WATERBURY — From April through June, the Connecticut Community Foundation awarded over $750,000 in grants to dozens of nonprofit organizations serving residents of Greater Waterbury and the Litchfield Hills.

The funds will bring vital programs and services to people in need.

Julie Loughran, president and CEO, stated, “Every year we are filled with gratitude for the compassion of local donors who make these grants possible. We look forward to working in partnership with local nonprofit recipients that share our values of integrity and dedication to tackling the social and structural challenges that many communities face and help these organizations remain financially sustainable for the long term.”

Among other grants, the April-June awards included:

Grants totaling $90,820 to fifteen nonprofits that provide youth mentoring and education programs, including youth leadership development travel funds and other “Cradle to Career” resources; $96,233 to improve the health of Naugatuck residents through grants for a mobile food pantry, to teach school children about healthy foods, to support substance abuse prevention and intervention, support oral health interventions and to fund medical transportation.

Nearly $90,000 in grant funding for 15 nonprofits working to bring interactive arts experiences to people in neighborhoods and communities across Greater Waterbury and the Litchfield Hills, often in underserved populations that may otherwise be excluded, through the collaborative work of arts and community service organizations; $92,000 to support nonprofits providing access to health prevention, chronic disease programs, behavioral health supports and medical transportation for residents across the foundation’s region.

Also made were $30,500 in grants to benefit residents of Southbury. Projects funded include a mobile food pantry, outreach to people without regular healthcare, and medical treatment for pets; $60,000 to improve and upgrade the technology systems of nine local nonprofits.

More than $230,000 in grants to nearly twenty organizations to improve the quality of life of and provide essential services to older people.

Also, $25,550 in community organizing “grassroots grants” to groups in Waterbury who lead equitable efforts to revitalize communities, influence local systems and foster youth leadership, and $73,043 grants to support women and girls through organizations that provide services for survivors of domestic violence, shelter and services for women who are homeless, programs to increase self-esteem and build leadership skills, and mental health treatments for trauma victims.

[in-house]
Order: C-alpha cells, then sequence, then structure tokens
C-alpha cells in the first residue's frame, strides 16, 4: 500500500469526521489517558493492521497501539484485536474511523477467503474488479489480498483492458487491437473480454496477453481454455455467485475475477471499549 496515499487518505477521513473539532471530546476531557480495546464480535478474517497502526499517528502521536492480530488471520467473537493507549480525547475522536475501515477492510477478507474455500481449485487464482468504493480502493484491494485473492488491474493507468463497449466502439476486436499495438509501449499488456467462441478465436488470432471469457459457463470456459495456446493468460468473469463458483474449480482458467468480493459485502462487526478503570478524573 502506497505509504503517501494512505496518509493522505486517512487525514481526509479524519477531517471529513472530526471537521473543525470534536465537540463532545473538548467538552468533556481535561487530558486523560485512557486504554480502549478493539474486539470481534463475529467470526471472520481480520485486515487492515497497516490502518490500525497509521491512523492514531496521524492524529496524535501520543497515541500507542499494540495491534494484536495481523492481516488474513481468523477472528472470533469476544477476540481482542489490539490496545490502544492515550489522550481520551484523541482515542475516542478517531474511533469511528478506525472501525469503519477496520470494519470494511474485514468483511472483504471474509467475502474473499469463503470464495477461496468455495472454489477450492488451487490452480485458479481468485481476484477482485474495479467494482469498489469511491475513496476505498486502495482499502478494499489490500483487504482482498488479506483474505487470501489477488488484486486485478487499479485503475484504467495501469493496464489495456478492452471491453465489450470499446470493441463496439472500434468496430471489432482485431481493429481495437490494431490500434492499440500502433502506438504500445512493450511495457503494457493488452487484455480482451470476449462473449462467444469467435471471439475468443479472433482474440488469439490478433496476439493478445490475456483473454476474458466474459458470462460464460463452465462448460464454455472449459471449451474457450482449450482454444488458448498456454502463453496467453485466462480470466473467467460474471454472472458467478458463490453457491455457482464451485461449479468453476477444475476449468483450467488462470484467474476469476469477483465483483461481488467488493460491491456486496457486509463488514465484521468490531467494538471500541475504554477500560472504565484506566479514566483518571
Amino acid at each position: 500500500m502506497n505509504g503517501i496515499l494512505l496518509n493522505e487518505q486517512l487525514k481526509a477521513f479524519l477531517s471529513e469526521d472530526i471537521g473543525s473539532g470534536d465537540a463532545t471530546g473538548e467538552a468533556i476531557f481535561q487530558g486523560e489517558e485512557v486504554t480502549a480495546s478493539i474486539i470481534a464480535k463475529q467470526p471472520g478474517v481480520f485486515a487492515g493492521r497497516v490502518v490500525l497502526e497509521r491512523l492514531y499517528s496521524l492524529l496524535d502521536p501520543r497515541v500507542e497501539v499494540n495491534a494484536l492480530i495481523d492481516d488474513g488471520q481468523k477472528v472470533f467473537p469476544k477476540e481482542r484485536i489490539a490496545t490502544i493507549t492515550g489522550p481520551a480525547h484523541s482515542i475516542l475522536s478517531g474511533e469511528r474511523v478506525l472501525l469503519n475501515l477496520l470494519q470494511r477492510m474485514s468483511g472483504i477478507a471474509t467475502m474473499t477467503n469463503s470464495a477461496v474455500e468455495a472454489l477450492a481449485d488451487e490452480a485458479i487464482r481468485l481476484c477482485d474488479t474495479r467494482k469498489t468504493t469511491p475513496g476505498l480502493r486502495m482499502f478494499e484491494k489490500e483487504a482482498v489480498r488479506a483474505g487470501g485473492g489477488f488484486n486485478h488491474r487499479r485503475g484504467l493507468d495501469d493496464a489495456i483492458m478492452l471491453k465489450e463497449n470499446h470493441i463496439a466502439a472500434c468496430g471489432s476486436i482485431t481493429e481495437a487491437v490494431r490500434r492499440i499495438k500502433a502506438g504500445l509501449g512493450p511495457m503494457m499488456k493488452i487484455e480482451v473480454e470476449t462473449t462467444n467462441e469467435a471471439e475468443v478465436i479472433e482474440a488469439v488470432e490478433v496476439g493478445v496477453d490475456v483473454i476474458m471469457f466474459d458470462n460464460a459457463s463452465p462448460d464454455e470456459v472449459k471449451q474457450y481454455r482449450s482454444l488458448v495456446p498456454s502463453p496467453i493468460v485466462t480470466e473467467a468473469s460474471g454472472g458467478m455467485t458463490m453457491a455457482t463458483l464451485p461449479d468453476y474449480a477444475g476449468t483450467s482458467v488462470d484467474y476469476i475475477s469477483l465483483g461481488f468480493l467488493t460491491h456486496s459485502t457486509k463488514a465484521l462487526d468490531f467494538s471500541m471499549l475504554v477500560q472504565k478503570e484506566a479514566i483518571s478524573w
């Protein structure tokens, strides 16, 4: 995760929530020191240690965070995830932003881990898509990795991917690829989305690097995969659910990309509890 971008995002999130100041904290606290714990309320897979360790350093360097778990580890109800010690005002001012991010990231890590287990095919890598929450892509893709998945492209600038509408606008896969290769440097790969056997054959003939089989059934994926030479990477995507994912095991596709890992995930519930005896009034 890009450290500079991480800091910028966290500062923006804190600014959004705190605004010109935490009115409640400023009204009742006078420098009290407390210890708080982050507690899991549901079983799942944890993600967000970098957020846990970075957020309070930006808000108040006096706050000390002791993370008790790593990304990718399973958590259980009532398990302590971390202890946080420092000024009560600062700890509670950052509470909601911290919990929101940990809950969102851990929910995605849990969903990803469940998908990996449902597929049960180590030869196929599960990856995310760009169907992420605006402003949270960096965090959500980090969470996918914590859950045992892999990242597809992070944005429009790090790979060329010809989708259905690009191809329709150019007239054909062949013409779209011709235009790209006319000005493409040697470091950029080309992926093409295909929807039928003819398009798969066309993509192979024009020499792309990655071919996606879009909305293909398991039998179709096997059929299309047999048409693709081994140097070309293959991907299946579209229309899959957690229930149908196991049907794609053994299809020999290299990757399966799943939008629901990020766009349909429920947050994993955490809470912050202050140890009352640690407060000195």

Grants are made possible by the extraordinary generosity of donors who have established more than 500 charitable funds at the foundation to benefit residents of Greater Waterbury and the Litchfield Hills.

One of many organizations awarded grants, Safe Haven of Greater Waterbury received $8,500 from the Lois Livingston McMillen Memorial Fund to support its Safer Communities Greater Waterbury program.

This program aims to support victims and survivors in 10 towns in the Foundation’s region. Activities include: emergency shelter services; community services for adult victims and children of domestic violence and or family violence; case management; crisis hotline services; advocacy, support groups and safety planning; counseling; and, transportation and basic needs assistance.

Lee Schlesinger, executive director of Safe Haven, said, “Safe Haven is honored to be a recipient of grants from the Lois Livingston McMillen Fund at Connecticut Community Foundation. These funds help us to ensure that domestic violence and sexual assault services will be available 24-hours a day for those in need of assistance. It is a privilege to use these funds to help support our shelter and continued access to our community services.” 

Grants awarded by the foundation in the April-June grant rounds may be viewed at www.conncf.org/grants-awarded.

Established in 1923, Connecticut Community Foundation fosters creative partnerships that build rewarding lives and thriving communities in 21 towns in Greater Waterbury and the Litchfield Hills.

The foundation provides leadership in addressing the region’s critical issues, strengthens local nonprofit organizations through grants and technical assistance programs, and works with individuals, families and corporations to establish and steward scholarships and charitable funds. Those seeking additional information may visit www.conncf.org.

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